The Photoshop Workspace

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Photoshop's "out of the box" workspace consists of the following components:

menu bar

You will probably already be familiar with the menu bar from other programs. This runs across the top of your Photoshop window, and contains various menu options for Photoshop's tools.

■ options bar The options bar sits beneath the menu bar and holds contextualized options for different tools. It also contains the palette well, where you can "dock" palettes.


By default, the toolbox sits to the left of your Photoshop window, and contains shortcuts to Photoshop tools.

Individual "panes" that hold information or options for working with your file, known as palettes, float on the right-hand side. Each palette is labeled with a tab, and can be minimized, closed, grouped with other palettes, or dragged to the palette well. In the example at the top of the next page, the Navigator palette contains a thumbnail of the image that allows you to zoom in or out of the image quickly, and to change the part of the image displayed on the screen.

document windows

Each open document has its own document window with a status bar along the bottom. The status bar sits to the right of the zoom percentage displayed in the bottom left-hand corner, and displays information that's specific to the document.

Now that you re going to be working in Photoshop, you might want to start talking like a designer. Designers, like professionals in most specialist fields, have their own terminology and words for things. A comp (short for "composite") refers to a mockup of the final solution that a designer has in mind. Traditionally, "comp" is used in the print world to refer to page layouts, but for web designers it usually refers to a static interface prepared entirely in Photoshop for the client to look over before he or she decides to proceed. You might even hear it being used as a verb: "comping" is the process of creating that mockup site.

options bar menu bar palette well

^ Adobe Photoshop

File Edit Image Layer SeleaL Filter View Window Help 1

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^ Adobe Photoshop

File Edit Image Layer SeleaL Filter View Window Help 1

[_! - [dQp 1] | Feather: | □ px~| Anti-alias | style: | Normal "jv] Width: Q

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Photoshop Workspace Document Window

toolbox status bar document window palettes toolbox status bar document window palettes

The Photoshop workspace

Customizing your Workspace

You can customize your Photoshop workspace to suit you or your project—almost everything within your workspace can be repositioned and reconfigured! You might choose to customize your workspace by:

changing the look of the menu bar

You can change which menu items are visible in your menu bar, and even add color to your menu items. If you wanted, you could also assign new or different keyboard shortcuts to menu commands (which I don't recommend until you feel very comfortable with Photoshop or have a compelling reason to do so!). Go to Edit > Menus and use the dialog box to modify the menu bar and palette menus.

moving the options bar

If you want to move the options bar, you can do so by clicking on the handle on its left side and moving it around. The options bar will "dock" to the top or bottom of the screen automatically if moved near those areas.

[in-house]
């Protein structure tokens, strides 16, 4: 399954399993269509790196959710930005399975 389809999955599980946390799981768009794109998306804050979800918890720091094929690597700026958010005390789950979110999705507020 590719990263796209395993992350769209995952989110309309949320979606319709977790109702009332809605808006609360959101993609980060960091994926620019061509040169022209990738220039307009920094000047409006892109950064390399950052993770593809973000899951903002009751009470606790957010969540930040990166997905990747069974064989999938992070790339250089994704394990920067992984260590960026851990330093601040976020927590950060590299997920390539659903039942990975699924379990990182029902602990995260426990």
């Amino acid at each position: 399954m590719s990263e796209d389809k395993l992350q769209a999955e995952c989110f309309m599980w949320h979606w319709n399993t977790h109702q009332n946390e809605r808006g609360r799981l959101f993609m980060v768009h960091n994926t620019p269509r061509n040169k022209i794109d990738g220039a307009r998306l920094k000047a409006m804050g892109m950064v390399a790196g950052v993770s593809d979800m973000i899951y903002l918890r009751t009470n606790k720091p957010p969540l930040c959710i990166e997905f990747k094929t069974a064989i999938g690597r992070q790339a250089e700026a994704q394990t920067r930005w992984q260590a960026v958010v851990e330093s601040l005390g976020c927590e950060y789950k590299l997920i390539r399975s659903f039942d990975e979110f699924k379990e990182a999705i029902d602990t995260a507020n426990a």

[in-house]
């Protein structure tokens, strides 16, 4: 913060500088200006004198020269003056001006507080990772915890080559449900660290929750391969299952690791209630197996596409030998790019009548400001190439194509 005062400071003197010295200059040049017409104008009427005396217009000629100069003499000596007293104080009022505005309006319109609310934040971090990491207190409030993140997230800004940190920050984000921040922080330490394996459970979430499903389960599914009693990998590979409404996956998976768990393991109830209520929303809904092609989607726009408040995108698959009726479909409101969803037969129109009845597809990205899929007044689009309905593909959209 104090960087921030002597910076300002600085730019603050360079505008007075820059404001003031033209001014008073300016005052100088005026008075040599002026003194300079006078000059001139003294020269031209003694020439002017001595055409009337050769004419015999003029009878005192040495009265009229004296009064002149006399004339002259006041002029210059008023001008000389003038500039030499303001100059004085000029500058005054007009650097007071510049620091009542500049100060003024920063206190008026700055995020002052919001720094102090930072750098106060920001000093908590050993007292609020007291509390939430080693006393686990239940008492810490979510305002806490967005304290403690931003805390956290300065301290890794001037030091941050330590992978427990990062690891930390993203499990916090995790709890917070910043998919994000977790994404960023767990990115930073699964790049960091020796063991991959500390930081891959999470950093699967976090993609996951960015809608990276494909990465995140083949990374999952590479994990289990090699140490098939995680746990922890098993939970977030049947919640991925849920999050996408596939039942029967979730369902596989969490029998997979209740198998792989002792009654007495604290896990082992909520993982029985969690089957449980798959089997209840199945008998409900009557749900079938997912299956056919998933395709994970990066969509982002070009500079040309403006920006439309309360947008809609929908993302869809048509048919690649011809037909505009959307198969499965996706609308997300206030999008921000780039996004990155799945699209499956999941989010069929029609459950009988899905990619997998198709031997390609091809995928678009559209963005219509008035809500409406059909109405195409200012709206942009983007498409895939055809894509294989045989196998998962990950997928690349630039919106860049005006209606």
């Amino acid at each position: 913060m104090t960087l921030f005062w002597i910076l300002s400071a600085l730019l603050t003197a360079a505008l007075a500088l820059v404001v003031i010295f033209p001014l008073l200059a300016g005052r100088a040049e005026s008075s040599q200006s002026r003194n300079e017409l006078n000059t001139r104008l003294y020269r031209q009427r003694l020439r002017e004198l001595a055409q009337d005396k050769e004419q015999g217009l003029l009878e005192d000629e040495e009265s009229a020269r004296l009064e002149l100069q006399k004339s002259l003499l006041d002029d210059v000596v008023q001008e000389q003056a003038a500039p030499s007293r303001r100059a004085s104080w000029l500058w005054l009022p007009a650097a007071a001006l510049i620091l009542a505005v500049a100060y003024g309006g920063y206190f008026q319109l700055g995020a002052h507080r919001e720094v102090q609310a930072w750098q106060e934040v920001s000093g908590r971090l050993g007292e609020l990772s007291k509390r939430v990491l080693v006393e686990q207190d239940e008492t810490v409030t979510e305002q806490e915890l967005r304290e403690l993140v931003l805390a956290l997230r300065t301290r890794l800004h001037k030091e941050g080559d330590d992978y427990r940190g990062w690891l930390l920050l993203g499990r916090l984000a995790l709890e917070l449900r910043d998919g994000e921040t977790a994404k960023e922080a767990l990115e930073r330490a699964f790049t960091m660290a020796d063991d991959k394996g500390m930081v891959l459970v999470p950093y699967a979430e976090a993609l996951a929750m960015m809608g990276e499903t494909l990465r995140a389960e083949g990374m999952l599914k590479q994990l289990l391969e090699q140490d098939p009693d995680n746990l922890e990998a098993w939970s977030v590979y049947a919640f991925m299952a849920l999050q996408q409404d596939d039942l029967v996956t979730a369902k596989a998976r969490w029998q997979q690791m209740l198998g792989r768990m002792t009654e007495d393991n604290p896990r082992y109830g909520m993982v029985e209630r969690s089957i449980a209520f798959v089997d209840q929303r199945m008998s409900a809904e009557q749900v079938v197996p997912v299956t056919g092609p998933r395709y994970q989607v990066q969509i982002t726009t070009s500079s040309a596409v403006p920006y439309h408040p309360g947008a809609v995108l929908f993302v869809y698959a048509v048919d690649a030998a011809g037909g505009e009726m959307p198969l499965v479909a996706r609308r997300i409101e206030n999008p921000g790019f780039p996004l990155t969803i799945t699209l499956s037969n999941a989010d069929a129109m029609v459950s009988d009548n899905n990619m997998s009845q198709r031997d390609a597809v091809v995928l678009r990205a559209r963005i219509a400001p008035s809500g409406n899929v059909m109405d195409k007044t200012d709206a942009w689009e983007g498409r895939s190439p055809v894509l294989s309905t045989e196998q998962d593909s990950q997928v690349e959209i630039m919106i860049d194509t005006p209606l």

moving the toolbox

The toolbox is extremely portable, and can be moved to any location on your screen. Move the toolbox by clicking on the gray area at the top of it and dragging it around.

rearranging palettes

There are many ways to rearrange your palettes. You might want to separate a palette from its palette group, and move it into another group. You can do this by dragging the palette tab out of its original group and into the new group. You might also decide to drag some of your palette tabs into the palette well, and close the rest. To display a palette that has been closed, go to Window and select the palette you want to show.

displaying different information in the document window status bar

The status bar displays the document file size by default. The file size is shown as two numbers separated by a forward slash: the first number is an approximation of the image file size with all layers merged (known as "flattening" the image), and the second number is an approximation of the total file size of the image with layers intact. If all this sounds new to you, don't worry—we'll be discussing layers shortly. You can set the status bar to display different information, such as the document dimension in pixels, or the version number of the file. To do this, click on the arrow icon next to the status bar, select Show and choose the information you'd like to see.

Saving your Customized Workspace

As you become more proficient with Photoshop, you may discover that you use certain sets of palettes for different types of projects, and that there are some palettes that you don't use at all. Photoshop allows you to save and load different

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The sasred lamp of day Now Hipt in western clouds his parting day.

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Changing the status bar workspaces—different arrangements of palettes, menus, and even different keyboard shortcuts—to help you work more efficiently.

After you've customized your workspace to your satisfaction, select Window > Workspace > Save Workspace from the menu bar and enter a name for your workspace, such as Creating Thumbnails or My Default Workspace. You can then load your different workspaces by opening Window > Workspace and selecting your custom workspace from the menu list.

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Photoshop Secrets

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